Ever tried Blokarting? Yes, it's a thing!
Adrenaline junkies will love the fun new sport of blokarting, a terrific mix of sailing and go-karting, not just for its thrills - but also the fact that it costs less than $50.
- September 2019
This is not your average ride... It’s go karting meets sailing on land meets this-little-contraption-can-go-fast. I’m about to slip into a New Zealand-made and invented three-wheeled blokart vehicle for a 30-minute ride at Bay Station opens in new window a recreation park in the popular holiday town of Mount Maunganui, nestled in the Bay of Plenty region, three hours south of Auckland. (Rides cost AUD $25 for adults or AUD $20 for kids.)
I’ve been told the summer months are ideal for blokart sailing for amateurs, with wind gusts between 10 to 15 knots, but today the weather is temperamental and I’m glad for the helmet and gloves provided.
Before I set sail, I watch a safety video that should win an award for clear messaging. There are three rules to remember when blokarting: let the rope go, let the rope go and let the rope go. It’s the only sure bet to slow down, avoid crashing and keep all three wheels on the ground, as there is no brake (that’s a plot twist I didn’t see coming in the video).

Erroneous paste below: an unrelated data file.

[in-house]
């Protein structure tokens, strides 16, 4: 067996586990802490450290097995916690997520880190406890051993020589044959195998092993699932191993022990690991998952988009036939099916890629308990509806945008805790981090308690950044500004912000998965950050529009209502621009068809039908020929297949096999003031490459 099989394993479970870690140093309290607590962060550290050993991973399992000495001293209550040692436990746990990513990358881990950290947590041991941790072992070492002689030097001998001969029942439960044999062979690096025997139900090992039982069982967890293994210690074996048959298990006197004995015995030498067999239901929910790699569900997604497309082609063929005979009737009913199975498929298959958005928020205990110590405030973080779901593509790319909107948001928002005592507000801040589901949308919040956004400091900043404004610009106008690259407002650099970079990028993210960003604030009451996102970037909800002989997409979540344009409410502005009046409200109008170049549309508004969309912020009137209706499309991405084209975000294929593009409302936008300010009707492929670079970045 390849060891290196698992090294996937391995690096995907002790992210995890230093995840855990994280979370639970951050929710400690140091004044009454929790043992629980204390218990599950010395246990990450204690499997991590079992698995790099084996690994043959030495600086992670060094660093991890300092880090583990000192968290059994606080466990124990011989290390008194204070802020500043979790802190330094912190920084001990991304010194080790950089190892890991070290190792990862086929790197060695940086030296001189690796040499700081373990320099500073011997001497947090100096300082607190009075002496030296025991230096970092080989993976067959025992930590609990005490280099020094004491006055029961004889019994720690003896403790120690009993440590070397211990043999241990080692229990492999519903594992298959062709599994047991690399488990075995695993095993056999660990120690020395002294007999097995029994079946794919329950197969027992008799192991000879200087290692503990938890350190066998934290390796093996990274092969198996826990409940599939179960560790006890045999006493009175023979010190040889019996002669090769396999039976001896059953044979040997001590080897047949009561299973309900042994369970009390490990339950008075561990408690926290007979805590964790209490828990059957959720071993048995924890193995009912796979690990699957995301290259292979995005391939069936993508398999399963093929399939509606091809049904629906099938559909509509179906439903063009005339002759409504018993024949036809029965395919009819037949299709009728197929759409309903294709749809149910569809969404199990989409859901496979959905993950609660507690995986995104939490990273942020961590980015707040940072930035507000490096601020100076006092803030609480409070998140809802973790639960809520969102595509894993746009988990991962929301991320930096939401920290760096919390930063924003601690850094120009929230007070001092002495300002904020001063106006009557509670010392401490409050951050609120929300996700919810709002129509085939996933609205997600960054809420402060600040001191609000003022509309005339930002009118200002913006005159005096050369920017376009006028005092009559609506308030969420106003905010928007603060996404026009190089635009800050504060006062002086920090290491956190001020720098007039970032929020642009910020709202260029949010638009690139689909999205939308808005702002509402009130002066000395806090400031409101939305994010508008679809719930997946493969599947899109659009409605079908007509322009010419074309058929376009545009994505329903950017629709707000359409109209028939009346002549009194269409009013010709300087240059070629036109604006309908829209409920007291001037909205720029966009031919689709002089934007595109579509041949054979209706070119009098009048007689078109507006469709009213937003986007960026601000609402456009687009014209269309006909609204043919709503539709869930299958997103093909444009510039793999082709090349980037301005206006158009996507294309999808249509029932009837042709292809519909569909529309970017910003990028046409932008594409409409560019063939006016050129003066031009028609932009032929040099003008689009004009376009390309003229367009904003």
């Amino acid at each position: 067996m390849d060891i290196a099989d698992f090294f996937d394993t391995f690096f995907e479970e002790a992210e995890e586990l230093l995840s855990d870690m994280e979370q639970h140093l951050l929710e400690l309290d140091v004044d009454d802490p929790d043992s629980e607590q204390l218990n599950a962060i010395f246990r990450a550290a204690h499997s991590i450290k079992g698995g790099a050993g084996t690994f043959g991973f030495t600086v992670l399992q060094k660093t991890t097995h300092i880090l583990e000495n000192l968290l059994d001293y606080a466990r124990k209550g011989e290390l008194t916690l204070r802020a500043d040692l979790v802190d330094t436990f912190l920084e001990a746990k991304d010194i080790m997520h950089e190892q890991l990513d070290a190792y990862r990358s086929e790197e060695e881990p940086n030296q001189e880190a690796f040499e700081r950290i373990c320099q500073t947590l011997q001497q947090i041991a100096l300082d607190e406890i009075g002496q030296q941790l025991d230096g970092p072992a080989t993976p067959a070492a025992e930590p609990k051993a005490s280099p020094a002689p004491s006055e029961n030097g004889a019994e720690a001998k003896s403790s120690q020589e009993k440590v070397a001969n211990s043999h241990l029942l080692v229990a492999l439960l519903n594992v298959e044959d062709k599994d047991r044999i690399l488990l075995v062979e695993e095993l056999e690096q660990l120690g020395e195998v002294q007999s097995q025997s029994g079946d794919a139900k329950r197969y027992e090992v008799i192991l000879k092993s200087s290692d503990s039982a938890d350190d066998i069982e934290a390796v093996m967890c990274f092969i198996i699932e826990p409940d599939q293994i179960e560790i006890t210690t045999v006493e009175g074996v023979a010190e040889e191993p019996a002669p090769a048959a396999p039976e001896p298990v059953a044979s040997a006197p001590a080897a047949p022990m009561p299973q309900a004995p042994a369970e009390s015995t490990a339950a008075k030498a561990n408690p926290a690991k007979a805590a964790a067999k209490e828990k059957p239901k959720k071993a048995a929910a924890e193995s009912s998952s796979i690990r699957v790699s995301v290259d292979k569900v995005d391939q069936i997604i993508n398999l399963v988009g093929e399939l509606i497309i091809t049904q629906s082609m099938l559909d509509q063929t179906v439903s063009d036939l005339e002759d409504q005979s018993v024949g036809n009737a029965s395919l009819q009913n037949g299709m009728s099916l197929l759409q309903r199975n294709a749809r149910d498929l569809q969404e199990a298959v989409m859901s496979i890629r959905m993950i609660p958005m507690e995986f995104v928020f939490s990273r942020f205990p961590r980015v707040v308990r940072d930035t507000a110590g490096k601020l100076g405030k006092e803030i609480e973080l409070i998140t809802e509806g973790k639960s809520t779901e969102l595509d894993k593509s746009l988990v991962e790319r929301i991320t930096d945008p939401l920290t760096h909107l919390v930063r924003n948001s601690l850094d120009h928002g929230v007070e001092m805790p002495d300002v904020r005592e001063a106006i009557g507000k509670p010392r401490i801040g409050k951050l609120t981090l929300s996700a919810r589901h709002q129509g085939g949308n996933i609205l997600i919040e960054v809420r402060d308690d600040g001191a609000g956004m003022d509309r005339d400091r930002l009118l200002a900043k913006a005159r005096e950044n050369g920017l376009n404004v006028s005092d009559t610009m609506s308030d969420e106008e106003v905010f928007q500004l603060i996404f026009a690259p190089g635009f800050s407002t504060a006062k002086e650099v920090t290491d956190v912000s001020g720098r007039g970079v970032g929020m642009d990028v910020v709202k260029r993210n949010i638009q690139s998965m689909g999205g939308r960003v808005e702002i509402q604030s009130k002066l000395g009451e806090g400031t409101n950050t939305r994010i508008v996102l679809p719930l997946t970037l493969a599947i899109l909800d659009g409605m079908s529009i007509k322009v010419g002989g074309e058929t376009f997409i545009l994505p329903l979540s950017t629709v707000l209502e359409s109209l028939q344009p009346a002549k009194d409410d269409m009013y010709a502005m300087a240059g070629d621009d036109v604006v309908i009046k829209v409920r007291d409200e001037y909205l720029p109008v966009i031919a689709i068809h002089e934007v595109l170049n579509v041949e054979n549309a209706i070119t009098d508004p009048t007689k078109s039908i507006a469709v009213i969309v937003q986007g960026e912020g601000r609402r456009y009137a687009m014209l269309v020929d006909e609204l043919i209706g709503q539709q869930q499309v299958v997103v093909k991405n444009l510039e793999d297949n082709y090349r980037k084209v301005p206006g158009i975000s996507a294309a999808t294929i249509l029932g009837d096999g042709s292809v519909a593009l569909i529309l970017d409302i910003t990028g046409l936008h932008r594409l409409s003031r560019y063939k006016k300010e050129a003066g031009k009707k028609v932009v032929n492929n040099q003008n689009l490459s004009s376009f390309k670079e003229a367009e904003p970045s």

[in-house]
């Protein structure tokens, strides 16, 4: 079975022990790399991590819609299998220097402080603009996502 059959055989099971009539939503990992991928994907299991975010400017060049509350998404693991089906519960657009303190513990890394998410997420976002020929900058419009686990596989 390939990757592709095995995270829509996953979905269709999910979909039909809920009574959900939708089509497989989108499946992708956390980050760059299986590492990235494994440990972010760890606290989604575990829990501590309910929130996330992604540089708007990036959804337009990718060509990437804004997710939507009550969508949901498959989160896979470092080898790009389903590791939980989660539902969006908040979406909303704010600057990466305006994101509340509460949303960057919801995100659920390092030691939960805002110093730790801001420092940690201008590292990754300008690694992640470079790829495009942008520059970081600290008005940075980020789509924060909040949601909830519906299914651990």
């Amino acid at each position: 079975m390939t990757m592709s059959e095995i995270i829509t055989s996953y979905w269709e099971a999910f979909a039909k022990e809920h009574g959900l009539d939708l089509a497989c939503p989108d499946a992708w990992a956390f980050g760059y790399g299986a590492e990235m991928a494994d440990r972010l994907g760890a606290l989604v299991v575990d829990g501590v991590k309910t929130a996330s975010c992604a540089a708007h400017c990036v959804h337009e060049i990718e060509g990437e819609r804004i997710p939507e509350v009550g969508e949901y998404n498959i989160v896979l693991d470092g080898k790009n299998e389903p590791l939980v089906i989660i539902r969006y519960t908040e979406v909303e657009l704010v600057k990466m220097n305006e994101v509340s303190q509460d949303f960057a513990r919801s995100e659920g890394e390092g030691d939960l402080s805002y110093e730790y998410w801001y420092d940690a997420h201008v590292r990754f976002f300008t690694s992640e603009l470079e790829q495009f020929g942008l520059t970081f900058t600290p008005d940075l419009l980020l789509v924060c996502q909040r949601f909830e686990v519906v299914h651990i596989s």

Lying back in the compact kart, the sail towers about five metres above me. With a sun shower threatening, I take off on the paved and numbered track and try to forget that I don’t know the first thing about the vagaries of wind.
I’ve been told that the tighter my rope is reigned in, the faster I’ll fly, so at the beginning of my ride, I leave the rope a little slack. I’m prone to caution over all-in enthusiasm.
Sailing around the track, a gust of wind suddenly hits the sail, its power propelling me forward, and fast. I look back to see if I’d been given a nudge and nervously laugh aloud as I feel one of the back wheels lift off the ground.
I learn pretty quickly that cutting the corner only slows you down, so does skimming the overgrown grass (an extra safeguard to aim for if you’re out of control), and by my fourth or fifth lap, I have developed a taste for speed. I can’t believe I’m managing to multi-task the controls in this grey, wet weather and how fast I’m going. It’s a fantastic feeling.
At the end of my land-sail, I’m a little deflated to hear my speed came in at 30 kilometres an hour, considering the professional record is closer to 125 kilometres an hour. Then again, when you’re in an aerodynamic “sailing kart” at the mercy of nature, it’s fast enough for a first-timer. Plus, I did learn how to stop – without a brake.